The R-rating allowed for realistic action as Logan and Laura draw blood with every violent battle, and the realistic brutality that Logan has been trying to escape his entire life as Laura is just being introduced to the price for her freedom. The action has stakes, and we fear for the lives of characters we have known for almost two decades.
Logan was a movie for those who grew up with the character, and everyone on set knew this. The cast and crew had to work with a small budget relative to what we are used to seeing from the genre, and Jackman took a significant pay cut to portray Wolverine one last time.
'Logan'Credit: 20th Century Fox
The performances from the trio
The heartbreaking story of Logan would not be as powerful as it is if not for the phenomenal performances from the three lead actors.
Sir Patrick Stewart delivers one of the best performances of his career, taking the world’s strongest telepath and making him a man who can’t trust his mind. Professor X comes in and out of a senile state, lashing out at Logan only to apologize for his seizures that wreak havoc moments later. It’s painful to watch the few peaceful moments Professor X has as he slowly fades away from the powerful mutant we once knew him as.
For the majority of the film, Keen wordlessly carries the energy of the movie. As the daughter of Logan, she has the same intensity and aggression as her father as well as hope that inspires the younger generations to keep fighting for their desires. Rage and hope are difficult to balance, but Keen manages to create a character who is motivated by self-preservation and the desire to help others in a similar situation as hers.
Jackman’s performance as Wolverine has always been fantastic, but Old Man Logan is a more worn and cynical version of the character than we had seen before. He is too tired to keep his feelings from showing on his face, carrying around the emotional and physical scars from his 197-year life. Jackman conveys the weight Logan bears and the toll it takes on him through the physicality of his performance. As his final outing, Jackman holds nothing back, allowing the character he knows better than anyone else to exist as his true self with no hesitation.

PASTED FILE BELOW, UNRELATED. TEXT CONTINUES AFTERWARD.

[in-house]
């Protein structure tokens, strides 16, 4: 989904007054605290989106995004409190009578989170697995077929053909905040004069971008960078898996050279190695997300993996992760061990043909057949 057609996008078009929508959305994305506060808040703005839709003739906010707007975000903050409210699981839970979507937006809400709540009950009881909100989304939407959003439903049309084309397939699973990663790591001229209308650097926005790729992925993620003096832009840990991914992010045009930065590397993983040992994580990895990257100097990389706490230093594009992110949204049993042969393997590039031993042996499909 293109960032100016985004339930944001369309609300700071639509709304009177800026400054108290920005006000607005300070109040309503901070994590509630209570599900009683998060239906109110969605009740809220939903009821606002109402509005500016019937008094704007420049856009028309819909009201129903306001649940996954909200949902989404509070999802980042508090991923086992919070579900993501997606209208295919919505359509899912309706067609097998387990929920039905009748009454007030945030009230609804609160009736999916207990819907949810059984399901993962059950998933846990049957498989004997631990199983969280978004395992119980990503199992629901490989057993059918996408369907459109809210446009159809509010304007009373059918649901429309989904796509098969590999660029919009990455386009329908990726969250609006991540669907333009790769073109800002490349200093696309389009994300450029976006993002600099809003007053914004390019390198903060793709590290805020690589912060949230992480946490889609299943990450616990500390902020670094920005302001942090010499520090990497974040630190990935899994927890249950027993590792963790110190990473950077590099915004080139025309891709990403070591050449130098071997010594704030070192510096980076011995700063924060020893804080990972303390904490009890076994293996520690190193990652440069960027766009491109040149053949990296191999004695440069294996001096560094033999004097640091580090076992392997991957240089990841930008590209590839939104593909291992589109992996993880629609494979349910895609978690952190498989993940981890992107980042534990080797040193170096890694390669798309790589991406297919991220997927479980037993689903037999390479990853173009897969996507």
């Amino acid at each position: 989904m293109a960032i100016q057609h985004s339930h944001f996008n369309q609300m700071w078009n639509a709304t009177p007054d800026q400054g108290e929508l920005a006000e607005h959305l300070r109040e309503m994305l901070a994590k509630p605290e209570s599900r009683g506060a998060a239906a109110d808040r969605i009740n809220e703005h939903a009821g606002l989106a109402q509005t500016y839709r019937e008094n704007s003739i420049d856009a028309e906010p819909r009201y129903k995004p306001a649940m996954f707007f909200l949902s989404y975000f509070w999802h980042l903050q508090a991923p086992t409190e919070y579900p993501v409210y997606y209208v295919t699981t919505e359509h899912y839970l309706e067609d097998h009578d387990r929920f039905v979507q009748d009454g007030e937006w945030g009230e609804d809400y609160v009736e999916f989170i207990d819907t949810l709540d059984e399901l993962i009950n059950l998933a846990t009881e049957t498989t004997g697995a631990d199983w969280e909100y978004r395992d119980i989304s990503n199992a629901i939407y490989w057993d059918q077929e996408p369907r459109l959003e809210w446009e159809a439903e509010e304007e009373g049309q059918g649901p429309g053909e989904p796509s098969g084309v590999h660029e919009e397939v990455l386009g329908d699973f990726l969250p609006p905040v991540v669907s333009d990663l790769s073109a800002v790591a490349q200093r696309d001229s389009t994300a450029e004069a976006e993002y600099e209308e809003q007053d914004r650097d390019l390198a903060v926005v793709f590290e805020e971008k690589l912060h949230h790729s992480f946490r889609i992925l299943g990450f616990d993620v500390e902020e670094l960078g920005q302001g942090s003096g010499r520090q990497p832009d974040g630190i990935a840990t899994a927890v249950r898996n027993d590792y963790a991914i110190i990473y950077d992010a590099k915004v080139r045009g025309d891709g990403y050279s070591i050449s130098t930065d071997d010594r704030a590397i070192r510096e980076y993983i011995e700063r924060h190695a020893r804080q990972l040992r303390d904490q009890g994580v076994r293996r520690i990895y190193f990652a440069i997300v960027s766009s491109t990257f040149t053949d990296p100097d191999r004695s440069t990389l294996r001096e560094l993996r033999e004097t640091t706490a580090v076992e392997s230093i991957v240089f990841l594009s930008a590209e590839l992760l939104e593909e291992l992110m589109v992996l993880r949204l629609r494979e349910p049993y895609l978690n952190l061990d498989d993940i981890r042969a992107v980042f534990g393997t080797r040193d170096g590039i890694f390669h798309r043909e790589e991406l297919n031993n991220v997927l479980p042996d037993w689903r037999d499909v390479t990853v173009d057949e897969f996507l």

The dynamic trio from 'Logan'Credit: 20th Century Fox
There is something to be said about the current state of comic book movies and how characters are re-examined as time moves forward. Audiences have a hard time learning to say goodbye, and it’s because we are never faced with that dilemma. I mean, how many times has Loki died and then come back somehow?
Logan did something most of these movies don’t do: kill their heroes with meaningful stakes. Yes, this was Hugh Jackman’s and Sir Patrick Stewart’s final outing as these iconic characters, and the film let us appreciate their roles in the franchise while passing the torch to a new generation.
What were some of your favorite moments from Logan? Let us know in the comments below!